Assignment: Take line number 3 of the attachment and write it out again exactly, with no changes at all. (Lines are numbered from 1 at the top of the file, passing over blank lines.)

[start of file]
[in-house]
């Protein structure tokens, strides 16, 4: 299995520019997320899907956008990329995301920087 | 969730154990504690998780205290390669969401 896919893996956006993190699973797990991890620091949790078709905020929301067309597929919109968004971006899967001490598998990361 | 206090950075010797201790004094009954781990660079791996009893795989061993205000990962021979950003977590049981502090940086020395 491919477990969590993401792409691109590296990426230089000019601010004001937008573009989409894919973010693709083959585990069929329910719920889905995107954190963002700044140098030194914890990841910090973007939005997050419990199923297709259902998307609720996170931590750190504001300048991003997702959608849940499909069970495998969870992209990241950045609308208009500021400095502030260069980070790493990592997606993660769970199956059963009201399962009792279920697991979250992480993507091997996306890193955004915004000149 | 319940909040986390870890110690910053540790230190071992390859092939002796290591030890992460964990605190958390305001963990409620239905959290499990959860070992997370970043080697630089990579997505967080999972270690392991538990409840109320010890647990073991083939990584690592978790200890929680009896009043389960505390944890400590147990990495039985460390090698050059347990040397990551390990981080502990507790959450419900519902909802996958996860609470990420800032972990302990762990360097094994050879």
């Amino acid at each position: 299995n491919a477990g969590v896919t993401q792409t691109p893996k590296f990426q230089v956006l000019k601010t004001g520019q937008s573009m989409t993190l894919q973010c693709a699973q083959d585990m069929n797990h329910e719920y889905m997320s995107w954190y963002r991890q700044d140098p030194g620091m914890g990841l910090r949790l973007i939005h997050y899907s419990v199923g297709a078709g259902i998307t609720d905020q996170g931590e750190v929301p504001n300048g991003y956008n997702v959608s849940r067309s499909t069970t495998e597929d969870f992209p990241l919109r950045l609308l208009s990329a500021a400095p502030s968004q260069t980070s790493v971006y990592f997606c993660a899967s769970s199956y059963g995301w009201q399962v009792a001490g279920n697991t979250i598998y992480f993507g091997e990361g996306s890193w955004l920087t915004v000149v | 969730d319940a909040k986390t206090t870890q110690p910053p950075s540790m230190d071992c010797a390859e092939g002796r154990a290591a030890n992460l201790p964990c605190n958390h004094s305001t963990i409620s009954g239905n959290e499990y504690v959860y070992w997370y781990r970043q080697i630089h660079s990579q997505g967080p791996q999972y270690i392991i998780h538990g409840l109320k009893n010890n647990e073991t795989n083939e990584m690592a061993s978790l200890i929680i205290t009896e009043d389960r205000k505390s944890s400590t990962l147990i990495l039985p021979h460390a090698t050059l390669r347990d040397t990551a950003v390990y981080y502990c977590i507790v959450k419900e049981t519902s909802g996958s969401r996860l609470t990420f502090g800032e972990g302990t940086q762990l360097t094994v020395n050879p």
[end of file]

């Amino acid at each position: 299995n491919a477990g969590v896919t993401q792409t691109p893996k590296f990426q230089v956006l000019k601010t004001g520019q937008s573009m989409t993190l894919q973010c693709a699973q083959d585990m069929n797990h329910e719920y889905m997320s995107w954190y963002r991890q700044d140098p030194g620091m914890g990841l910090r949790l973007i939005h997050y899907s419990v199923g297709a078709g259902i998307t609720d905020q996170g931590e750190v929301p504001n300048g991003y956008n997702v959608s849940r067309s499909t069970t495998e597929d969870f992209p990241l919109r950045l609308l208009s990329a500021a400095p502030s968004q260069t980070s790493v971006y990592f997606c993660a899967s769970s199956y059963g995301w009201q399962v009792a001490g279920n697991t979250i598998y992480f993507g091997e990361g996306s890193w955004l920087t915004v000149v | 969730d319940a909040k986390t206090t870890q110690p910053p950075s540790m230190d071992c010797a390859e092939g002796r154990a290591a030890n992460l201790p964990c605190n958390h004094s305001t963990i409620s009954g239905n959290e499990y504690v959860y070992w997370y781990r970043q080697i630089h660079s990579q997505g967080p791996q999972y270690i392991i998780h538990g409840l109320k009893n010890n647990e073991t795989n083939e990584m690592a061993s978790l200890i929680i205290t009896e009043d389960r205000k505390s944890s400590t990962l147990i990495l039985p021979h460390a090698t050059l390669r347990d040397t990551a950003v390990y981080y502990c977590i507790v959450k419900e049981t519902s909802g996958s969401r996860l609470t990420f502090g800032e972990g302990t940086q762990l360097t094994v020395n050879p």